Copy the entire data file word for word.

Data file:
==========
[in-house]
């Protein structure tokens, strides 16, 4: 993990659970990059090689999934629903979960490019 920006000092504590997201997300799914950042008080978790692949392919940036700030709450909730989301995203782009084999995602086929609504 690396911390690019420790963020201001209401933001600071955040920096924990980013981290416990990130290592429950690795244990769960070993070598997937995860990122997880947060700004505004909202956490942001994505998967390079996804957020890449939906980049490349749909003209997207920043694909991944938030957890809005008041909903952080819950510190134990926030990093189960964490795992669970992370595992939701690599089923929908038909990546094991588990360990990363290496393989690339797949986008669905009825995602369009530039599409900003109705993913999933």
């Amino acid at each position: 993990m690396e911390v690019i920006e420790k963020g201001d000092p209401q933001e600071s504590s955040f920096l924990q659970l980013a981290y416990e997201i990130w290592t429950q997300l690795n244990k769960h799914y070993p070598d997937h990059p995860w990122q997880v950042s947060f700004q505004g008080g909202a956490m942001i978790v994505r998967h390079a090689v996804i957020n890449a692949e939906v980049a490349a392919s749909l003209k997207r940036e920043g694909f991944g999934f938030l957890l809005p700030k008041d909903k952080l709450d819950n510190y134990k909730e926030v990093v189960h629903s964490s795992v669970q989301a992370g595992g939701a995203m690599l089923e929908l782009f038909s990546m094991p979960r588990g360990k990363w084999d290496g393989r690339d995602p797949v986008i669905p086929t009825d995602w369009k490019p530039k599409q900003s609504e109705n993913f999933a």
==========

[in-house]
């Protein structure tokens, strides 16, 4: 993990659970990059090689999934629903979960490019 920006000092504590997201997300799914950042008080978790692949392919940036700030709450909730989301995203782009084999995602086929609504 690396911390690019420790963020201001209401933001600071955040920096924990980013981290416990990130290592429950690795244990769960070993070598997937995860990122997880947060700004505004909202956490942001994505998967390079996804957020890449939906980049490349749909003209997207920043694909991944938030957890809005008041909903952080819950510190134990926030990093189960964490795992669970992370595992939701690599089923929908038909990546094991588990360990990363290496393989690339797949986008669905009825995602369009530039599409900003109705993913999933």
């Amino acid at each position: 993990m690396e911390v690019i920006e420790k963020g201001d000092p209401q933001e600071s504590s955040f920096l924990q659970l980013a981290y416990e997201i990130w290592t429950q997300l690795n244990k769960h799914y070993p070598d997937h990059p995860w990122q997880v950042s947060f700004q505004g008080g909202a956490m942001i978790v994505r998967h390079a090689v996804i957020n890449a692949e939906v980049a490349a392919s749909l003209k997207r940036e920043g694909f991944g999934f938030l957890l809005p700030k008041d909903k952080l709450d819950n510190y134990k909730e926030v990093v189960h629903s964490s795992v669970q989301a992370g595992g939701a995203m690599l089923e929908l782009f038909s990546m094991p979960r588990g360990k990363w084999d290496g393989r690339d995602p797949v986008i669905p086929t009825d995602w369009k490019p530039k599409q900003s609504e109705n993913f999933a």